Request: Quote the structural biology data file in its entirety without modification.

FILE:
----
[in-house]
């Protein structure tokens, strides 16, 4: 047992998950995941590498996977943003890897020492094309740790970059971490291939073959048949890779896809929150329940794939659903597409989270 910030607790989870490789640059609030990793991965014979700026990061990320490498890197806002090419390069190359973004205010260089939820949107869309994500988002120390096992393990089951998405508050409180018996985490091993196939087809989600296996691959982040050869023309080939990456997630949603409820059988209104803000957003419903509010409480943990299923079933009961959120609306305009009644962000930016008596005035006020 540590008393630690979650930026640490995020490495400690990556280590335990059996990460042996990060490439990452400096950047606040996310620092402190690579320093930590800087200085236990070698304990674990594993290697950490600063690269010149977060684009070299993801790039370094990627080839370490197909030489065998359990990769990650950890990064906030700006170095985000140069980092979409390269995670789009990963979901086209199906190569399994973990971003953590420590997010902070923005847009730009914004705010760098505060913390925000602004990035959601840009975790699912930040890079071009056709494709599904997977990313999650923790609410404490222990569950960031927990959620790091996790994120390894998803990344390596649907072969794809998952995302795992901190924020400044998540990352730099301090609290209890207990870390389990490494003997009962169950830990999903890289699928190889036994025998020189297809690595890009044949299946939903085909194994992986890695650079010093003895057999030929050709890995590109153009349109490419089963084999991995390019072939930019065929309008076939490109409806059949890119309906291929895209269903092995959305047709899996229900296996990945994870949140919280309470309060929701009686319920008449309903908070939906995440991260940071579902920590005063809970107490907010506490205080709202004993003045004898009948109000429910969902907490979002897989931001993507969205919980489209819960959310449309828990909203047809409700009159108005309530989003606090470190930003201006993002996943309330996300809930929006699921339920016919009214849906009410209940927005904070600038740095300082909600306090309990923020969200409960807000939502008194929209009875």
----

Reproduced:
[in-house]
């Protein structure tokens, strides 16, 4: 047992998950995941590498996977943003890897020492094309740790970059971490291939073959048949890779896809929150329940794939659903597409989270 910030607790989870490789640059609030990793991965014979700026990061990320490498890197806002090419390069190359973004205010260089939820949107869309994500988002120390096992393990089951998405508050409180018996985490091993196939087809989600296996691959982040050869023309080939990456997630949603409820059988209104803000957003419903509010409480943990299923079933009961959120609306305009009644962000930016008596005035006020 540590008393630690979650930026640490995020490495400690990556280590335990059996990460042996990060490439990452400096950047606040996310620092402190690579320093930590800087200085236990070698304990674990594993290697950490600063690269010149977060684009070299993801790039370094990627080839370490197909030489065998359990990769990650950890990064906030700006170095985000140069980092979409390269995670789009990963979901086209199906190569399994973990971003953590420590997010902070923005847009730009914004705010760098505060913390925000602004990035959601840009975790699912930040890079071009056709494709599904997977990313999650923790609410404490222990569950960031927990959620790091996790994120390894998803990344390596649907072969794809998952995302795992901190924020400044998540990352730099301090609290209890207990870390389990490494003997009962169950830990999903890289699928190889036994025998020189297809690595890009044949299946939903085909194994992986890695650079010093003895057999030929050709890995590109153009349109490419089963084999991995390019072939930019065929309008076939490109409806059949890119309906291929895209269903092995959305047709899996229900296996990945994870949140919280309470309060929701009686319920008449309903908070939906995440991260940071579902920590005063809970107490907010506490205080709202004993003045004898009948109000429910969902907490979002897989931001993507969205919980489209819960959310449309828990909203047809409700009159108005309530989003606090470190930003201006993002996943309330996300809930929006699921339920016919009214849906009410209940927005904070600038740095300082909600306090309990923020969200409960807000939502008194929209009875």